San Diego

Part of suit filed by family of USD student killed on freeway against Uber dismissed

Stella Yeh was killed in 2018 when two cars hit her while she was walking on the 805 Freeway after an Uber driver ordered her out of his car

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A judge on Friday partially dismissed the case involving a family's fight for justice against Uber. The family says the transport company is responsible for the death of their loved one, who was hit and killed by two cars after being dropped off by an Uber driver.

"I am not done," Stella Yeh's mother Josefina McGarry said. "I will never stop fighting for my daughter. She's supposed to be here with me now, but I will never see her again in this lifetime."

The night before Mother's Day in 2018, Yeh was hit by two cars while she was walking on the 805 Freeway. According to the suit filed against Uber and two of its drivers, Yeh had been out partying with friends when they called her an Uber to get back home.

On the way, the complaint says the University of San Diego sophomore threw up in the car, and the driver exited the 5 Freeway and ordered her out onto Gilman Drive. The suit says she was left intoxicated in a "dangerous intersection,” just one turn away from a Park and Ride.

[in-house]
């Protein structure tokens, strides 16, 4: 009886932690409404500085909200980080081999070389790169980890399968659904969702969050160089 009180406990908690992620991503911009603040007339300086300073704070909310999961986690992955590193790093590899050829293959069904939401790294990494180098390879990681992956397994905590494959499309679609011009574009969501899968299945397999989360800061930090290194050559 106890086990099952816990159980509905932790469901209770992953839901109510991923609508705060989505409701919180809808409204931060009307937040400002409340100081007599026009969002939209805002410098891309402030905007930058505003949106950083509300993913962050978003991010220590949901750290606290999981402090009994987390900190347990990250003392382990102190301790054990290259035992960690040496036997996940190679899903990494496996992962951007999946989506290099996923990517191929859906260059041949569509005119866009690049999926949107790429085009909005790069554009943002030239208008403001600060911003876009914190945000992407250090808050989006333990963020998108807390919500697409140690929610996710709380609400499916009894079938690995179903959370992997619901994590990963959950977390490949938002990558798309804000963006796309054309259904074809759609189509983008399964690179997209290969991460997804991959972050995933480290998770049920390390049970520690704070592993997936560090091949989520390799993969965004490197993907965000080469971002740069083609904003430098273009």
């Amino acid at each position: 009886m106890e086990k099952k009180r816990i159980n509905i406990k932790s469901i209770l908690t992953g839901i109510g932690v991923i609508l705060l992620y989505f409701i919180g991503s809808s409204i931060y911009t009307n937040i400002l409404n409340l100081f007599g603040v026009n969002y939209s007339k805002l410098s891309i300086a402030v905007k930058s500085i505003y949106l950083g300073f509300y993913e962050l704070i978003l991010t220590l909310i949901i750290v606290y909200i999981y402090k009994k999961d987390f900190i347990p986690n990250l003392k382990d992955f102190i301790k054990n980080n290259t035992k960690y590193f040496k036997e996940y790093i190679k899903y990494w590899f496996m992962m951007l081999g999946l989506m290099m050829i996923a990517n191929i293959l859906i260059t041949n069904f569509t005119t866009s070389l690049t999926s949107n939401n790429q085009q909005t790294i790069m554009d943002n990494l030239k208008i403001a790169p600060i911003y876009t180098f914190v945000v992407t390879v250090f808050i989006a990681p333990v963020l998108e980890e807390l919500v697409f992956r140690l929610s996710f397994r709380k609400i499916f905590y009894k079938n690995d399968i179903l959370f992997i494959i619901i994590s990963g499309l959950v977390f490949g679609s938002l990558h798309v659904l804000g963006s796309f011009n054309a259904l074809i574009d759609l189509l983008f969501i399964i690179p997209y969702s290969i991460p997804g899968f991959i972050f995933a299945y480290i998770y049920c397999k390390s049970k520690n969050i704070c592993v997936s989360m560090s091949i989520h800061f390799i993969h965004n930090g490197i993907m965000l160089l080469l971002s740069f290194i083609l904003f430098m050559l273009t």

The complaint says the second Uber Yeh ordered "abandoned her" after seeing her stumbling onto the 5 Freeway onramp.

"What the law says in California for Ubers and taxis, it's called 'common carrier.' They have the utmost duty to take care of their passengers until they get to a safe place, and Stella never got to that safe place," attorney Greg de la Peña said.

The judge ruled the case cannot go to trial because a jury cannot speculate about what happened in the 26 minutes between the time she was dropped off and the time she was killed, more than 4 miles away on the 805 near the 52.

Yeh's family said they are considering an appeal.

Another hearing is set for next week for the other Uber driver who never picked up Yeh. The attorney says that case is likely to be dismissed as well.

NBC 7's Omari Fleming spoke with the mother of the USD student who was killed and explains why the case against the rideshare company could be dismissed.
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